The protests on both sides were deeply felt and heated, perhaps unsurprisingly for a particularly hot May afternoon, but largely peaceful. Tempers frayed, however, during the bag checks, which began an hour and a half ahead of performance time. Information had been sent out to all ticketholders in advance to let us know that we would have to check all bags bigger than a handbag, and that none of our own food, drinks or anything that could be used to disrupt a performance would be allowed in. Full security gates were in place including metal detectors and pat-downs, and several of my fellow theatregoers argued strongly with the beleaguered security folk about their right to take in their own sandwiches. The fact that, inside, the Globe was charging £2 for a can of Coke and £1.50 for a bottle of water stung a little.
Relieved of bags, the Globe audience then had to cope being cooped up in rather too small a space for an hour until the doors opened. We were entertained during this time by the impressive human beatbox duo Sweet Combination, who sang and played at a volume significant enough to drown out any distant protest noise – although one group did manage to get a loudspeaker onto the Bankside pier to cause a little disruption. The heavy security presence remained somewhat intimidating, particularly in such close quarters, so it was a relief for doors to open and the crowd to spread out inside the theatre.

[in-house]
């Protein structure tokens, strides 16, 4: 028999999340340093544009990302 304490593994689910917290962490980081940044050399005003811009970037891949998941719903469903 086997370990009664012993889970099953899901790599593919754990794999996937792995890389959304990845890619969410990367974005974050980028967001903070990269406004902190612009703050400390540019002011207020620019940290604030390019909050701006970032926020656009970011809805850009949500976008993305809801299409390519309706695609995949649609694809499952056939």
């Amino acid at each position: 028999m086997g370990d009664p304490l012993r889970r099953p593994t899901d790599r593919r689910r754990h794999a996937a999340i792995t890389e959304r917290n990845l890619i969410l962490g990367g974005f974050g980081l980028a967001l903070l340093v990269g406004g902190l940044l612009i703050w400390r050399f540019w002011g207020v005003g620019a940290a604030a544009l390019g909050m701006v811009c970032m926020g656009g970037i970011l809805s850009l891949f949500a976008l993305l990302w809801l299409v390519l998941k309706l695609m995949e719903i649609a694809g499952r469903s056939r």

The last key element of framing came once the house was full and doors closed. Dominic Dromgoole emerged to welcome the audience. The very fact, of course, of the Artistic Director of the Globe coming out to address the crowd in person spoke to the unusual nature of this event, and for the most part he dealt with it appropriately and in good humour, hoping that we approved of the new front of house arrangements and welcoming us to the performance. However, I found myself troubled by some of the ways in which he framed the expectations for the evening. The Globe is used to dealing with disturbances, he said – pigeons, fainting, planes – and he asked the audience not to take it into its own hands to deal with any disturbances during this performance, as Security would do so. The security presence inside the theatre was exceptional, surrounding the stage itself, spread through the pit, and standing in almost every gangway in the galleries. To reduce the disruption of protesters pre-emptively to the accidental/occasional disruption of a pigeon was a rhetorical strategy I found unnecessarily demeaning.